Rescuers on Sunday painstaking pulled out more survivors from the remains of a high-rise residential building that collapsed in a powerful, shallow earthquake in southern Taiwan, which killed at least 24 people, as families anxiously waited on site.
The emergency center in Tainan, the worst-hit city, said that 171 people had been rescued from the building following the magnitude-6.4 quake that struck at dawn Saturday.
Tainan Mayor Lai Ching-te said in interviews from the site of the building collapse that there was an estimated 124 still trapped, many at the bottom of the wreckage. Lai said that they had been able to rescue many people by using information from residents who got out on the possible locations of those still inside.
Eighth-floor resident Huang Guang-wei was pulled out Sunday morning from a different section from where he lived, showing how distorted the building is, Lai said. Rescuers could see Huang only through a 10-centimeter (4-inch) crack and it took eight hours to get him out, Lai said.
Also rescued from the rubble was Chiu Guo-hsiung, 32, who was able to tell rescuers his name and other information. A woman and a 6-month-old baby girl were pulled out and rushed to a hospital.
A man in his 60s, whose son escaped and whose daughter-in-law was in serious condition in a hospital, was trying to help rescuers pinpoint his grandsons. “My 11- and 12-year-old grandsons are still inside on the ninth floor,” said the man, who only gave his surname, Huang. “I told my son not to buy an apartment here; it was suspiciously cheap.”
Beside him, another man nodded in agreement as he waited for news of his own relatives on the seventh floor.
The city government said that 22 of the 24 confirmed deaths were from the building collapse. They said that 171 had been rescued from the building, 90 of whom were sent to a hospital. More than 100 people were rescued from other parts of the city, eight of whom received hospital treatment.
The spectacular fall of the 17-story high-rise immediately raised questions about its construction, and Taiwan’s interior minister said there would be an investigation. Nine other buildings in the city collapsed and five careened.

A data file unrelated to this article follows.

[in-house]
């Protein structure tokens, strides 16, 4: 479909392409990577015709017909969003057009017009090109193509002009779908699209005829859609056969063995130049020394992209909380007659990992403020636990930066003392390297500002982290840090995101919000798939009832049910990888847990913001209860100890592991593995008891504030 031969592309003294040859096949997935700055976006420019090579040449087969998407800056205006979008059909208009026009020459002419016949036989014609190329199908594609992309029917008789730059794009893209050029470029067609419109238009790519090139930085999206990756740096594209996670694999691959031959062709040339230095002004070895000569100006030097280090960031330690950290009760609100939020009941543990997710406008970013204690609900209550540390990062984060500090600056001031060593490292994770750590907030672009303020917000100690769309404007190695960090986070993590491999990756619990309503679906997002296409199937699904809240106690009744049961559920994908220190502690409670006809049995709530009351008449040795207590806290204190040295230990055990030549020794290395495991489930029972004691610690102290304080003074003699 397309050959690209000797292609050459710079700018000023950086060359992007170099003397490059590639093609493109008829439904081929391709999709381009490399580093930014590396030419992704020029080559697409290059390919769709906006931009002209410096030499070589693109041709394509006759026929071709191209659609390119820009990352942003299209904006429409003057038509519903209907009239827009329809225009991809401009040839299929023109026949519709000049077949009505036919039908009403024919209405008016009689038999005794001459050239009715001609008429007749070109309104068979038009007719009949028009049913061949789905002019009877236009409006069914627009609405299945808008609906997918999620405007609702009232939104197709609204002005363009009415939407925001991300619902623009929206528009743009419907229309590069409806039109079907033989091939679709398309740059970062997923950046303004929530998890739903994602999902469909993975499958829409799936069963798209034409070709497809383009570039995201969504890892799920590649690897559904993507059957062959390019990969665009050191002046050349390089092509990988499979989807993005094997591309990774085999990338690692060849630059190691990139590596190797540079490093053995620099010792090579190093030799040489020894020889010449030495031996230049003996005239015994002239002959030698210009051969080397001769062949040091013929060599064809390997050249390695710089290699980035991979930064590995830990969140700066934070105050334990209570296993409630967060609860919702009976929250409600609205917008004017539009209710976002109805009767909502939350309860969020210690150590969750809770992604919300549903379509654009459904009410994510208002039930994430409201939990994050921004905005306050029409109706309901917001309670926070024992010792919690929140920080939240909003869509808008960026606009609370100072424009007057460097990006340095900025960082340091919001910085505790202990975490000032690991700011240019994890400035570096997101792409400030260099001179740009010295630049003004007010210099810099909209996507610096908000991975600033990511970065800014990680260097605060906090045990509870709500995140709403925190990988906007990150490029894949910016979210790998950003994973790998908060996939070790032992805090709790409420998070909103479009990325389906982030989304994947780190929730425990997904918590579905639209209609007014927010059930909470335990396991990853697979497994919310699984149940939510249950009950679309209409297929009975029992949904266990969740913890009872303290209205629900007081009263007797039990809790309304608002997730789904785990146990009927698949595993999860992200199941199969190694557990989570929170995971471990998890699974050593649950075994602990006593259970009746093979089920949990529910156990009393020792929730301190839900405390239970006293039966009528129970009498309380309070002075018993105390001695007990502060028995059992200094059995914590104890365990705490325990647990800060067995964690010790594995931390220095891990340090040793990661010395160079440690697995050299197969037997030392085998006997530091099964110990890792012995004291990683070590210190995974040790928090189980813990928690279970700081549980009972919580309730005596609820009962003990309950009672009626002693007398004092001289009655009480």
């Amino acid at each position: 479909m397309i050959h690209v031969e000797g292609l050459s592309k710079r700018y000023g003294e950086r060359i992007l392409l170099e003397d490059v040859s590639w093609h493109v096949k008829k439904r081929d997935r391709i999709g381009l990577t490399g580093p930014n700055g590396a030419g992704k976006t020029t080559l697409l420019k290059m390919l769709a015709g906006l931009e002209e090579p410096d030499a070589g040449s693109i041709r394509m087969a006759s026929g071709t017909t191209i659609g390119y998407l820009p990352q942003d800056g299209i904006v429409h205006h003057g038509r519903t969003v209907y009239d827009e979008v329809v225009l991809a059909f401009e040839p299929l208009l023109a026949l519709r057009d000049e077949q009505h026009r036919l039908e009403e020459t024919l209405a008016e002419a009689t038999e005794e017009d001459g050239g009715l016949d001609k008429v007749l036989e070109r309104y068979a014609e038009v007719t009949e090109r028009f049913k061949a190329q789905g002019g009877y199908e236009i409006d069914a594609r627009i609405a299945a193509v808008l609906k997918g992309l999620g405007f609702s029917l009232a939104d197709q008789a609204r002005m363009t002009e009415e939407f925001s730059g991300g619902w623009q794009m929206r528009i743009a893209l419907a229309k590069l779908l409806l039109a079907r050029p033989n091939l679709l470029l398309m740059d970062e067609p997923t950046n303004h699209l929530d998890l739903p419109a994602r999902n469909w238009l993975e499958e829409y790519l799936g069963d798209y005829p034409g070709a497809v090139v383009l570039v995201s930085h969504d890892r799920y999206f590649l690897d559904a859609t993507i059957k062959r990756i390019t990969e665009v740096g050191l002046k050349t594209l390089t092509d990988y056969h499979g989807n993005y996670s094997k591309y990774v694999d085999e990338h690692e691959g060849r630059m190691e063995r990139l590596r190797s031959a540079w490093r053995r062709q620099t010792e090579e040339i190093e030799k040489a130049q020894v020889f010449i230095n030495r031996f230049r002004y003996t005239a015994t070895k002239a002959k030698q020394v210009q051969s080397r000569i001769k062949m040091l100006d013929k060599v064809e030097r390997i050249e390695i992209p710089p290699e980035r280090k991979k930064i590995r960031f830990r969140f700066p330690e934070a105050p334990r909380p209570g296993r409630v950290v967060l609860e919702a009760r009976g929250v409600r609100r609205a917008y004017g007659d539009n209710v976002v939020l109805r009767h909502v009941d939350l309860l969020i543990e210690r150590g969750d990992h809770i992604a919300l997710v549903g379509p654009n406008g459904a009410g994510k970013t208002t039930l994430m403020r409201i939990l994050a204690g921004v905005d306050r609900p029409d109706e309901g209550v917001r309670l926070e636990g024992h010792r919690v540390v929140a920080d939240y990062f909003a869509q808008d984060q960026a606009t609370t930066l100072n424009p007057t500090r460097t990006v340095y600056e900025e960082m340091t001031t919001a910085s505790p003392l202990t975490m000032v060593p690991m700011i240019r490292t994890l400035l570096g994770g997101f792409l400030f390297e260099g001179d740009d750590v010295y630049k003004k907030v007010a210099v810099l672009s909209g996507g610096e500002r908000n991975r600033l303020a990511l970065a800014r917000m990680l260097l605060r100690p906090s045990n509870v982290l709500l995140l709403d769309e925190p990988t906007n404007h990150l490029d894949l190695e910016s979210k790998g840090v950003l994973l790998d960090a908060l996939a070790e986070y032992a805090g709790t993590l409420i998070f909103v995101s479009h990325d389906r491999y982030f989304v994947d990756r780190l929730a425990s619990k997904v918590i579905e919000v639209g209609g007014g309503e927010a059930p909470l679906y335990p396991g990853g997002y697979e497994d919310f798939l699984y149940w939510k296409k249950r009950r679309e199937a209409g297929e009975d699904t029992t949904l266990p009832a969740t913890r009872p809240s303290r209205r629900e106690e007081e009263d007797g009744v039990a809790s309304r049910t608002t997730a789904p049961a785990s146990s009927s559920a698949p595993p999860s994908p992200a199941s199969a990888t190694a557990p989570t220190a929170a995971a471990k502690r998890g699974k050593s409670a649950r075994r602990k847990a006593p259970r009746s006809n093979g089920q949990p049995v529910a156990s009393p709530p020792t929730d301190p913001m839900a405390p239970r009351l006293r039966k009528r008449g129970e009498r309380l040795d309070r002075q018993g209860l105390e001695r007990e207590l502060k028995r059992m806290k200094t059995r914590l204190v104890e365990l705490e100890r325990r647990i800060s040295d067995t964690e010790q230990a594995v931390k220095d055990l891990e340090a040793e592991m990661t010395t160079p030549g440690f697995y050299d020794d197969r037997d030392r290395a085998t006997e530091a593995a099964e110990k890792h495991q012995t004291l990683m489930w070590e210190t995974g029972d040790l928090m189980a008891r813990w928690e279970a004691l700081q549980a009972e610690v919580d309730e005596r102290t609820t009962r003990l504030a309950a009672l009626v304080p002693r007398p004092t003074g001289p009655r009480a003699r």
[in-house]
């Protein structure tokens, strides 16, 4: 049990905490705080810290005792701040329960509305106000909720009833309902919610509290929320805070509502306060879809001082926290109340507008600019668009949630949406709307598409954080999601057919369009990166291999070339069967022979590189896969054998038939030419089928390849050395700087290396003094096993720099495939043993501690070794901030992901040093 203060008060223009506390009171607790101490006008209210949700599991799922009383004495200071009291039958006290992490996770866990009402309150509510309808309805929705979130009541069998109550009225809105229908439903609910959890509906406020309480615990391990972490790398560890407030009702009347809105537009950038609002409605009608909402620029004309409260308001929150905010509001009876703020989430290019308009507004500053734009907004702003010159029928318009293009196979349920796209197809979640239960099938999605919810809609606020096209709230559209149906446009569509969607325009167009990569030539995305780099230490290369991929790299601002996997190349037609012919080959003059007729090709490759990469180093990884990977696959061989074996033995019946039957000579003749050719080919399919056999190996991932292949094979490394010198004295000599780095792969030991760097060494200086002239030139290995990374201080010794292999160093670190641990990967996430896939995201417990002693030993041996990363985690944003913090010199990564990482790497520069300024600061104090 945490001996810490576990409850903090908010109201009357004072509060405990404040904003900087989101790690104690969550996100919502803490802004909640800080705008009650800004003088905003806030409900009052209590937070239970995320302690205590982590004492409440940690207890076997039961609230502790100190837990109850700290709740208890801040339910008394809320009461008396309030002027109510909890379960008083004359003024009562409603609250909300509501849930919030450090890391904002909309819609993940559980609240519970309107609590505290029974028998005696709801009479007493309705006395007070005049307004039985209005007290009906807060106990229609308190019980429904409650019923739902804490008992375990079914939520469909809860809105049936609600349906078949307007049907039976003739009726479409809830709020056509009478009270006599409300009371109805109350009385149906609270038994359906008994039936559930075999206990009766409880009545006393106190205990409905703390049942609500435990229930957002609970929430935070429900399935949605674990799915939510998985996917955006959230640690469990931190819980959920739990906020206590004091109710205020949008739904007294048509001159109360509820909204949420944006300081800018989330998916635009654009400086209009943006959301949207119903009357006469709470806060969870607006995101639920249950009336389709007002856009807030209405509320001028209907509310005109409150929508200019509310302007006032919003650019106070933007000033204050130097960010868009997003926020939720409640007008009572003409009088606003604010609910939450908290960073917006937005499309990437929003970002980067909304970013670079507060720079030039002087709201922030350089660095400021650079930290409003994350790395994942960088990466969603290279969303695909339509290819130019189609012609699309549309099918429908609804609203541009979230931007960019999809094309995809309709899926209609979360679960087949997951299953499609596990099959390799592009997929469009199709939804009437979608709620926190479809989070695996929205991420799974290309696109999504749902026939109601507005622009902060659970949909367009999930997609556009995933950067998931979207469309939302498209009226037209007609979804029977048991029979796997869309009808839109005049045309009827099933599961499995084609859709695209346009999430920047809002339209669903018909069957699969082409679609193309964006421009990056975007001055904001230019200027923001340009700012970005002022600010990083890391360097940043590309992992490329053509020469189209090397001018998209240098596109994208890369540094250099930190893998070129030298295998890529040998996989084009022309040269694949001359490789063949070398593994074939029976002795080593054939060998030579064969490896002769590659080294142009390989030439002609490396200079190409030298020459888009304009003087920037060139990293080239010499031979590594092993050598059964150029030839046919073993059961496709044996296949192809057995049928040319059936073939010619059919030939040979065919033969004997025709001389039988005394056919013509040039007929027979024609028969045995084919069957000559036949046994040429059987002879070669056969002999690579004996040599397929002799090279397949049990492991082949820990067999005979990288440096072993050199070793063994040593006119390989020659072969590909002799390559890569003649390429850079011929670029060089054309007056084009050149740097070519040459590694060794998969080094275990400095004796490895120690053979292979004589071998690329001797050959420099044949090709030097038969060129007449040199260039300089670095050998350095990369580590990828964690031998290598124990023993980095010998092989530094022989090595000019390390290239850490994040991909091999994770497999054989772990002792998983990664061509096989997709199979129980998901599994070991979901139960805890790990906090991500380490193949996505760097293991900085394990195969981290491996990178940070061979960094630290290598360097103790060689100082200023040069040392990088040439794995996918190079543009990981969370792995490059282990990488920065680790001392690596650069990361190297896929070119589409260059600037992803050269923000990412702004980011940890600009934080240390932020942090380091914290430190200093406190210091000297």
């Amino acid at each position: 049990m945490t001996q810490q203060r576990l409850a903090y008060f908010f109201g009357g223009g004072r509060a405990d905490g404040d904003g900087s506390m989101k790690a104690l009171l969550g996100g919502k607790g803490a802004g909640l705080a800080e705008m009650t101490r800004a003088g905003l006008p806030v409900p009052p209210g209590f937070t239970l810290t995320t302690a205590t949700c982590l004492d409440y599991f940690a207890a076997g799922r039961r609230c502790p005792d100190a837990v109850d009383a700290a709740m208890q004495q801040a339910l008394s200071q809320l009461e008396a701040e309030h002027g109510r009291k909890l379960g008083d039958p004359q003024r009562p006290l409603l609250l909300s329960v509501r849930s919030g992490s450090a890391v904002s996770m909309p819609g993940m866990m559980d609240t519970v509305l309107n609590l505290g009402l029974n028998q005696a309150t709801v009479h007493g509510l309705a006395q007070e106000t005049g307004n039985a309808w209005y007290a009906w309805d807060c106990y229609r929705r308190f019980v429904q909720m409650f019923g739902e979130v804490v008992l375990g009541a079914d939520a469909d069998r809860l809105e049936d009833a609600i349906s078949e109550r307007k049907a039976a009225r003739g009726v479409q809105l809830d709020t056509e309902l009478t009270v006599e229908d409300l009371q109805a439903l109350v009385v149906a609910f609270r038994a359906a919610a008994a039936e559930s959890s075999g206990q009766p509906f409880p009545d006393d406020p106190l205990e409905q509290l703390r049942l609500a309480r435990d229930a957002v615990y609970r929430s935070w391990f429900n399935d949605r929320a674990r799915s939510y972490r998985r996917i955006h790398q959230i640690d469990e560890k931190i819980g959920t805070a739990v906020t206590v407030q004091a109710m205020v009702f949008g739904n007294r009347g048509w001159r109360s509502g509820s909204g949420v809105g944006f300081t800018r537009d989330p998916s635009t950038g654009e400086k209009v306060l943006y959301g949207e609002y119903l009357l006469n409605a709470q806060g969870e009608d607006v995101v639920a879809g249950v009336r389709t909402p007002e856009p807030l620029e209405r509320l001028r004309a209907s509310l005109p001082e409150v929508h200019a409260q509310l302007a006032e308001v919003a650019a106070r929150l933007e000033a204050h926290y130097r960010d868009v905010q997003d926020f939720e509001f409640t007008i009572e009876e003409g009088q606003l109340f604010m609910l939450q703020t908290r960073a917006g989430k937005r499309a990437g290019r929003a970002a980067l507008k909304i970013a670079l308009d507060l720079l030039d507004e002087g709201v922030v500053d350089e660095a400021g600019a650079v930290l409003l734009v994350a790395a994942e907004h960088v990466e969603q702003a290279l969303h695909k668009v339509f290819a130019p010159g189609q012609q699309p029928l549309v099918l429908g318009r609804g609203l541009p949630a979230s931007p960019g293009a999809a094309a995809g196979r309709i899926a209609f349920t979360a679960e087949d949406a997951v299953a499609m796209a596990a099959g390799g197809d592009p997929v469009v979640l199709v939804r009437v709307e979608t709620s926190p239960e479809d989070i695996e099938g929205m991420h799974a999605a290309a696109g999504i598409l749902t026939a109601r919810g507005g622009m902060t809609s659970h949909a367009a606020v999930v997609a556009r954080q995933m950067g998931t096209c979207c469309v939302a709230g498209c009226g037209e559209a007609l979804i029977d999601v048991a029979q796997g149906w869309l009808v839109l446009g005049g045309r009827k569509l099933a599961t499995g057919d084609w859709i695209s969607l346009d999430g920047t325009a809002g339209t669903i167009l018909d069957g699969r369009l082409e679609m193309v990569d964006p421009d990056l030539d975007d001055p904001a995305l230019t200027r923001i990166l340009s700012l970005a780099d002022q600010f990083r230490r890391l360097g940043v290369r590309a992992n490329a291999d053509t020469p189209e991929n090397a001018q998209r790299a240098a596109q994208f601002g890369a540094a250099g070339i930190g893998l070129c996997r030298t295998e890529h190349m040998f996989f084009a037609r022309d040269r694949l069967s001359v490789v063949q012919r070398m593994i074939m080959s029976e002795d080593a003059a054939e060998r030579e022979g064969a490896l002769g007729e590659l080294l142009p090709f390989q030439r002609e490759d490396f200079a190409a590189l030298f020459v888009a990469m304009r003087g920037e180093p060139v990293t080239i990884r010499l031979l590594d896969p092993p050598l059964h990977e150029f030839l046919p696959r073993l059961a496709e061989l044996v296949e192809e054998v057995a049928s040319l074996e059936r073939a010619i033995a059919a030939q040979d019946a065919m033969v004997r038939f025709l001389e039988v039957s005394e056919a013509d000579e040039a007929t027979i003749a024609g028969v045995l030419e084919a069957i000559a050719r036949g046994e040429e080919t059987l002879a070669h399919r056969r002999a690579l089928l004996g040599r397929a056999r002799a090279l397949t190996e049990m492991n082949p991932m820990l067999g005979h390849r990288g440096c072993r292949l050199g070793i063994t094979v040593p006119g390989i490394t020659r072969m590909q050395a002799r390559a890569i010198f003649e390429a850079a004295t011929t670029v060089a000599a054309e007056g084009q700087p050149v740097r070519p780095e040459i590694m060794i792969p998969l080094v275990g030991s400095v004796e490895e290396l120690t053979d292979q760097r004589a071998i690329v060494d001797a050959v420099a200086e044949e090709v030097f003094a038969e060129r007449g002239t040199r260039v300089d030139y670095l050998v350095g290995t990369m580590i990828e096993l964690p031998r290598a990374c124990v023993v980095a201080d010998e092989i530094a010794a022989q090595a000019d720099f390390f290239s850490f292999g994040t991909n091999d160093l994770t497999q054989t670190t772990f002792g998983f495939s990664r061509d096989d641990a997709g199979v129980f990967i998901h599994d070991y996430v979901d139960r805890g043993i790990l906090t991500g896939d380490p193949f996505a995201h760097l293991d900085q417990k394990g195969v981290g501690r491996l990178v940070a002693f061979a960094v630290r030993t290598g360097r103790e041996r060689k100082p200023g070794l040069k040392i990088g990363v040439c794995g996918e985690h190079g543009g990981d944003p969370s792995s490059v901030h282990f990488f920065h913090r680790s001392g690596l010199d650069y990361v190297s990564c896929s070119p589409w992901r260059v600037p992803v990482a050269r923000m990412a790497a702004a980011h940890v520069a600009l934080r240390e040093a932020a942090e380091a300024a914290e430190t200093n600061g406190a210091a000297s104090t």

On Sunday, thousands of rescuers in red, orange, yellow and black uniforms worked on different levels of the folded building that was supported by steel pillars. Rescuer Su Yu-min said they were trying to cut through walls and pillars to go down further to try to reach people trapped in the bottom part of the rubble.
“It takes a few hours to complete a search for just one household and sometimes it takes two hours just to go forward 30 centimeters (12 inches)” when the way is blocked by a wall, he said.
The quake came two days before the start of Lunar New Year celebrations that mark the most important family holiday in the Chinese calendar.
The operators of Taiwan’s high speed rail announced Sunday that the service would resume full operation from noon. The earthquake had damaged power lines near Tainan Station and caused major disruption to the system at a busy time when many people were returning home to celebrate.
Following the collapse of the residential high-rise, questions surfaced about whether construction of the 1989 structure had been shoddy. Tainan’s government said the building was not listed as a dangerous structure before the quake, and the interior minister, Chen Wei-zen, said an investigation would examine whether the developer had cut corners.
Earthquakes frequently rattle Taiwan, but most are minor and cause little or no damage. However, a magnitude-7.6 quake in central Taiwan in 1999 killed more than 2,300 people.
Associated Press writer Louise Watt and news assistant Henry Hou in Beijing contributed to this report. (**)